Involuntary unemployment can wreak havoc on one’s self-confidence. Being laid off from my job of ten plus years at the end of 2010 was totally unexpected, and it took me a couple of weeks before I realized that not going back to my old cubicle was a permanent thing. Craving structure, I almost immediately set about recreating a “workday” that consisted of spending my mornings at my desk (my new, temporary cube), scanning job postings, reaching out to old contacts and making new ones, and taking other initiatives to get back into the workforce.
My afternoons were then mine, barring receipt of any returned correspondence. I then started or resumed various photography projects, which was restorative in a lot of ways. Being laid off also suddenly put into my perspective what many of my townsfolk back in my hometown of Flint, Michigan had gone through after wave upon wave of job eliminations from GM. Admittedly, one key difference with my situation was that there were many other job opportunities to be had in Chicago, and not everyone in the Windy City was vying for any and every one of the few positions that remained.
It was while on an afternoon jaunt to somewhere (on my newly-restricted, weekly allowance) that I spotted our featured car in front of National Car Wash in the neighborhood just south of mine. I have always loved the mid-century modern architecture and signage of this building, and have returned to it often to get a few more snapshots of it. Also, with so many things always in flux, one just never knows when a previously admired landmark will be demolished and replaced with something more modern on increasingly more-valuable real estate.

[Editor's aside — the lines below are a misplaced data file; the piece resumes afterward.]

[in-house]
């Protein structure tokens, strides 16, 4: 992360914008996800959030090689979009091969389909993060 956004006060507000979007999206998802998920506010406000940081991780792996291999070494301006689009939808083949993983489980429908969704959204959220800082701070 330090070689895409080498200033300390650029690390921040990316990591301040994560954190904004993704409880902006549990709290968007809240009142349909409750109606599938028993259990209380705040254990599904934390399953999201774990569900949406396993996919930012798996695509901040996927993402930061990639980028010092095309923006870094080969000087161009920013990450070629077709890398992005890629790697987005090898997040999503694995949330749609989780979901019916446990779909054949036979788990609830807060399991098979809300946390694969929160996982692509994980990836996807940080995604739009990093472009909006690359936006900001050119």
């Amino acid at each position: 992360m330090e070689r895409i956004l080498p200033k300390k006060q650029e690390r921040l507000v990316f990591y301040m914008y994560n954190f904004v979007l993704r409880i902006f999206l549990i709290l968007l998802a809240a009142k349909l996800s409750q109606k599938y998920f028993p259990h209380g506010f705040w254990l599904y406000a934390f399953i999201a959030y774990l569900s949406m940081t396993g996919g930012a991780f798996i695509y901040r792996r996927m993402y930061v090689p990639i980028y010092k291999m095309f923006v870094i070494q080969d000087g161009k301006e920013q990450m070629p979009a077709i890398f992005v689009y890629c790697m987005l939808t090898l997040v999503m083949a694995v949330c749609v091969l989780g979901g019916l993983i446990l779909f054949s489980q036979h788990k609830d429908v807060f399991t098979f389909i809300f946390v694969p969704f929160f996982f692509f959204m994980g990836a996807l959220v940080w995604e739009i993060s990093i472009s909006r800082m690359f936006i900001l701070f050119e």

My title to this piece is not necessarily a dig at this Eldorado. I’m aware that while this generation doesn’t seem to be the favorite of a lot of people, there must be a least a few folks who had a genuinely decent experience with and / or affection for one. With that said, this example, that appeared to be a daily driver that was two decades old at the time of these photographs, was likely the nicest car its owner could afford. Why buy a Y2K-era Impala or Taurus when you could ride in actual (relative) style? “After all, it’s a Cadillac.”
It doesn’t matter that this Eldorado isn’t the sharpest, newest thing on wheels. It even has the $395 Gold Ornamentation Package! Oooo, la la! Many of us have been faced with a situation when a transportation car was needed, or where we couldn’t have our first choice of exactly what we wanted. In such instances, how we face our situation is up to us. We can begrudge what we can’t have and what others do.
Or, we make the most of our sudden abundance of free time. We spring for the old luxury car. We ride the bus with no particular destination in mind simply just to get out of the house. We refuse to give up. Our optimism may be baffling to some, or perhaps downright irritating to others. No matter. We deserve the simple pleasures afforded us by choosing to make the most of things. Our optimism is yet possible because when life gives us lemons, we paint that s*** gold.
Uptown, Chicago, Illinois.
Monday, December 20, 2010.